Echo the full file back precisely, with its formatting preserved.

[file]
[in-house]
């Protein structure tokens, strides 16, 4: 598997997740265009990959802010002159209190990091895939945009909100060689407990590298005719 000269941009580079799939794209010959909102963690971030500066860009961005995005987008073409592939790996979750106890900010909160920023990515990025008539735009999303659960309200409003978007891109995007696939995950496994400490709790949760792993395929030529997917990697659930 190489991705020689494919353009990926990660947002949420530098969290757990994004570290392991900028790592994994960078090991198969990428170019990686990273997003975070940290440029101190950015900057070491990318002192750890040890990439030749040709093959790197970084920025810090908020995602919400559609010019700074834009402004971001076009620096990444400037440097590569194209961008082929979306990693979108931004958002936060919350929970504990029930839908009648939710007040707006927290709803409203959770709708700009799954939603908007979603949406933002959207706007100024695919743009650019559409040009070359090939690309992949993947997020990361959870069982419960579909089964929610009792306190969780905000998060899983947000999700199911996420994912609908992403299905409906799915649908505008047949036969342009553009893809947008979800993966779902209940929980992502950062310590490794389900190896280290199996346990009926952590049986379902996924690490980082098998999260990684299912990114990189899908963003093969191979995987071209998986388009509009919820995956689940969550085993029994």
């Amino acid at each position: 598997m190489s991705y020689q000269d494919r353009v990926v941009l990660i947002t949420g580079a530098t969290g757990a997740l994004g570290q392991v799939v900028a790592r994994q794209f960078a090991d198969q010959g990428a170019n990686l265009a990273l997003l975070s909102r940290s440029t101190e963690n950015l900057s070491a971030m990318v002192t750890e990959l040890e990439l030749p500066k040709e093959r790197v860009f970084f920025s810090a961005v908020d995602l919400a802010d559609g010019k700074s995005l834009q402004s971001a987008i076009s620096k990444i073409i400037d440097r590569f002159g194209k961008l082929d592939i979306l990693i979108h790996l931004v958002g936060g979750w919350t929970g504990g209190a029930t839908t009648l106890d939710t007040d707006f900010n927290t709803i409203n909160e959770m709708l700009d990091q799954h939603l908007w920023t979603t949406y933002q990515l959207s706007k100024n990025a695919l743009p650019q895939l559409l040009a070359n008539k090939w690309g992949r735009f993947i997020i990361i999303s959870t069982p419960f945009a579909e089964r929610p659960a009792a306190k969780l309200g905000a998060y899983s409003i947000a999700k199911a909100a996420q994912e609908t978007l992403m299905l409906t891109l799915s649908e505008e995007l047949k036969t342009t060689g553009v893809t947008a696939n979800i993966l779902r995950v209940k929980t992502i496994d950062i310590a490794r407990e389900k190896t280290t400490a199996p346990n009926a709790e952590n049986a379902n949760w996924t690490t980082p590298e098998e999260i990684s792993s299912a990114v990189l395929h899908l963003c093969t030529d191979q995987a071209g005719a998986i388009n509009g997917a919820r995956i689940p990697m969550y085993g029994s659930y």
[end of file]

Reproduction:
[in-house]
């Protein structure tokens, strides 16, 4: 598997997740265009990959802010002159209190990091895939945009909100060689407990590298005719 000269941009580079799939794209010959909102963690971030500066860009961005995005987008073409592939790996979750106890900010909160920023990515990025008539735009999303659960309200409003978007891109995007696939995950496994400490709790949760792993395929030529997917990697659930 190489991705020689494919353009990926990660947002949420530098969290757990994004570290392991900028790592994994960078090991198969990428170019990686990273997003975070940290440029101190950015900057070491990318002192750890040890990439030749040709093959790197970084920025810090908020995602919400559609010019700074834009402004971001076009620096990444400037440097590569194209961008082929979306990693979108931004958002936060919350929970504990029930839908009648939710007040707006927290709803409203959770709708700009799954939603908007979603949406933002959207706007100024695919743009650019559409040009070359090939690309992949993947997020990361959870069982419960579909089964929610009792306190969780905000998060899983947000999700199911996420994912609908992403299905409906799915649908505008047949036969342009553009893809947008979800993966779902209940929980992502950062310590490794389900190896280290199996346990009926952590049986379902996924690490980082098998999260990684299912990114990189899908963003093969191979995987071209998986388009509009919820995956689940969550085993029994």
């Amino acid at each position: 598997m190489s991705y020689q000269d494919r353009v990926v941009l990660i947002t949420g580079a530098t969290g757990a997740l994004g570290q392991v799939v900028a790592r994994q794209f960078a090991d198969q010959g990428a170019n990686l265009a990273l997003l975070s909102r940290s440029t101190e963690n950015l900057s070491a971030m990318v002192t750890e990959l040890e990439l030749p500066k040709e093959r790197v860009f970084f920025s810090a961005v908020d995602l919400a802010d559609g010019k700074s995005l834009q402004s971001a987008i076009s620096k990444i073409i400037d440097r590569f002159g194209k961008l082929d592939i979306l990693i979108h790996l931004v958002g936060g979750w919350t929970g504990g209190a029930t839908t009648l106890d939710t007040d707006f900010n927290t709803i409203n909160e959770m709708l700009d990091q799954h939603l908007w920023t979603t949406y933002q990515l959207s706007k100024n990025a695919l743009p650019q895939l559409l040009a070359n008539k090939w690309g992949r735009f993947i997020i990361i999303s959870t069982p419960f945009a579909e089964r929610p659960a009792a306190k969780l309200g905000a998060y899983s409003i947000a999700k199911a909100a996420q994912e609908t978007l992403m299905l409906t891109l799915s649908e505008e995007l047949k036969t342009t060689g553009v893809t947008a696939n979800i993966l779902r995950v209940k929980t992502i496994d950062i310590a490794r407990e389900k190896t280290t400490a199996p346990n009926a709790e952590n049986a379902n949760w996924t690490t980082p590298e098998e999260i990684s792993s299912a990114v990189l395929h899908l963003c093969t030529d191979q995987a071209g005719a998986i388009n509009g997917a919820r995956i689940p990697m969550y085993g029994s659930y």